First, there was Solidarity of health service. Its central point was a hospital in Plock and activity in the region of Plock, from which dr. Przybylska-Wendt had become a delegate for the First National Meeting, and it elected her to the supreme authorities of the union. - We will have one girl – Lech Walesa commented on the election and gave her resorts of which she was supposed to take care: health service, culture, environment protection, education, chemistry, pensioners, the youth, scouting.... - she does not remember how many resorts she had. In practice her care was based on listening to various postulates, complaints of people who arrived from many places in Poland on behalf of various groups, but also their own and it all happened in one room, where the whole presidium used to sit. - Everyone was smoking, so it was dark from smog in the room, a group of petitioners was listening to everybody, everyone was speaking at the same time, and everyone wanted everything at once -says Mrs. Grazyna.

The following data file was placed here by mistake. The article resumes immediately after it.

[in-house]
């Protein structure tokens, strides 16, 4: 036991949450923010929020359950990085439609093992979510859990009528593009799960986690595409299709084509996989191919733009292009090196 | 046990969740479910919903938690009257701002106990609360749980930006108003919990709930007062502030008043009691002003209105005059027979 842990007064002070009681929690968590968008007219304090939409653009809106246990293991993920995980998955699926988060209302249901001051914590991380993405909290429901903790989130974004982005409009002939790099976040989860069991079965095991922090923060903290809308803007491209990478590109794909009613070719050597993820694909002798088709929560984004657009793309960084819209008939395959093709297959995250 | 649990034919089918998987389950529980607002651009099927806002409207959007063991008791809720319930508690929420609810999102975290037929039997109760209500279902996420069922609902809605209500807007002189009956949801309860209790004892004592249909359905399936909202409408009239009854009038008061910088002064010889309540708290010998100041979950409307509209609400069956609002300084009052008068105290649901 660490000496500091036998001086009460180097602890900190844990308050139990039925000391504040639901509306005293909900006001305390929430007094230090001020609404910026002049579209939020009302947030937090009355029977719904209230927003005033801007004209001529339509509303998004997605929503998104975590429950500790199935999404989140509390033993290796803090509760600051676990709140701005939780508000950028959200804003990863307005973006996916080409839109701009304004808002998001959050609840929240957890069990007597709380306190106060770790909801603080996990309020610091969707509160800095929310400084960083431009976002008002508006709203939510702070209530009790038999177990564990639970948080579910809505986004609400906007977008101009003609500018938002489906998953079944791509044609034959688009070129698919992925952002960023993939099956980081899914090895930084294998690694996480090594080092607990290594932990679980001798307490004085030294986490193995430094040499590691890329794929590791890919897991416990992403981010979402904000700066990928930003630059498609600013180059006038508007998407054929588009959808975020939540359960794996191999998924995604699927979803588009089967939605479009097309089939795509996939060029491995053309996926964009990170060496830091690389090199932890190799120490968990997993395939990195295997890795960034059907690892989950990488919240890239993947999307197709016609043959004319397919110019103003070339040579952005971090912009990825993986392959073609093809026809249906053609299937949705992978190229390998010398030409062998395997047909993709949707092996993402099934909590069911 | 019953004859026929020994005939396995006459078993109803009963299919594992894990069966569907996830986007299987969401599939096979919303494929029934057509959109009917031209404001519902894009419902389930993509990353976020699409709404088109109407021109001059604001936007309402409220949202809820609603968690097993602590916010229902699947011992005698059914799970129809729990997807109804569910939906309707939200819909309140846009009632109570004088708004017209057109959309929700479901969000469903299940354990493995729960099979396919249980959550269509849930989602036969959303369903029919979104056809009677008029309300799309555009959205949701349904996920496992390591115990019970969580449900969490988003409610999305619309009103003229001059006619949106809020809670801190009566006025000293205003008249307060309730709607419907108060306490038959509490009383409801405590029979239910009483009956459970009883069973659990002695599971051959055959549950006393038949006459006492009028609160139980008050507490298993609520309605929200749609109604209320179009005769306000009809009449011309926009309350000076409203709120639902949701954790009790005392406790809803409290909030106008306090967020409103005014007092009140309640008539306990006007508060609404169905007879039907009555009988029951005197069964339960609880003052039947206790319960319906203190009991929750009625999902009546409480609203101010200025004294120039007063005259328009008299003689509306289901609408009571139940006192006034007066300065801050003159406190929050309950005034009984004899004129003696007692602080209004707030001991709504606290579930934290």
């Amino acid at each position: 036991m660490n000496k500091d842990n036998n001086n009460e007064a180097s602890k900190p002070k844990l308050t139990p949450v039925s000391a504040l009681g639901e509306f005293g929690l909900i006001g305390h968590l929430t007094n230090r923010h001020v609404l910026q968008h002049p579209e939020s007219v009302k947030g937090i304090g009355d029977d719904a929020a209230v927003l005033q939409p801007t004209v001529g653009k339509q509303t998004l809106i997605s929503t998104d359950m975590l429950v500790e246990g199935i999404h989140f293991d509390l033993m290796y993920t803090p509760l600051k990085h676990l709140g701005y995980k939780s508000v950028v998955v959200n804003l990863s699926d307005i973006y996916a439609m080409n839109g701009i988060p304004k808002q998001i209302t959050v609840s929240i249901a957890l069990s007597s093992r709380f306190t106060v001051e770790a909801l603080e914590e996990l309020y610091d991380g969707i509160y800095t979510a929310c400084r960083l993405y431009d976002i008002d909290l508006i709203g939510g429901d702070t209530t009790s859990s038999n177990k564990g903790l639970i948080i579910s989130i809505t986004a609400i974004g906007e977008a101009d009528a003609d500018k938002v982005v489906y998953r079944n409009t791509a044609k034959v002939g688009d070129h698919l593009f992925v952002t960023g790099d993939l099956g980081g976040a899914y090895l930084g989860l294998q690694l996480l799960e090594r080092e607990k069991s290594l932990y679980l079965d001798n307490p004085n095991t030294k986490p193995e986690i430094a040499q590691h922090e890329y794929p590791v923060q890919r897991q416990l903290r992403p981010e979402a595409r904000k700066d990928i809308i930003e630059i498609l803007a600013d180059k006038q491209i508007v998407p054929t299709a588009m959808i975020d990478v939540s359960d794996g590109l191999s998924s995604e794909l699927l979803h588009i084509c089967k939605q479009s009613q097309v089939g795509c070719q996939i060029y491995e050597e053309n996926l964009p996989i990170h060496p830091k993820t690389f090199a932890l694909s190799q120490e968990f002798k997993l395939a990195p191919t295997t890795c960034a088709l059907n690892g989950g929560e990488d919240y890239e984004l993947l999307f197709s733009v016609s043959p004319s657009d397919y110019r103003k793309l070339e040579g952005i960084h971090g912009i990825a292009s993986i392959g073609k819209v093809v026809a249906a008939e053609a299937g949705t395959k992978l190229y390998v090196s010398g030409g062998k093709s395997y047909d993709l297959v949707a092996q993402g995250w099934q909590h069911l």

There were also trips to many places in Poland and abroad, for example, to stifle strikes. The first time she was seconded to Rome for a Congress of the Polish Diaspora in the World and a meeting with Italian Labour Unions. In the beginning she was terrified because earlier, like most Poles, she perceived them as the Eastern block, but there was enthusiasm about Solidarity in the western countries, that even no speeches were needed. What she remembered the most, were a couple of Italian Unionists who were taking care of her, especially that she heard their surnames among leaders of the Red Brigades. - I was going on behalf of Lech Walesa, because it was him who had received an invitation, and what would have happened if he had gone there personally? - she still asks this question.
She was seconded abroad twice: for a meeting with unionists in France and the Scandinavian countries in order to gain equipment for the disabled. The last journey was planned for 14 December 1981, so, instead to Sweden or Norway she got to other camps for the interned.
‘The thirteenth the twelfth’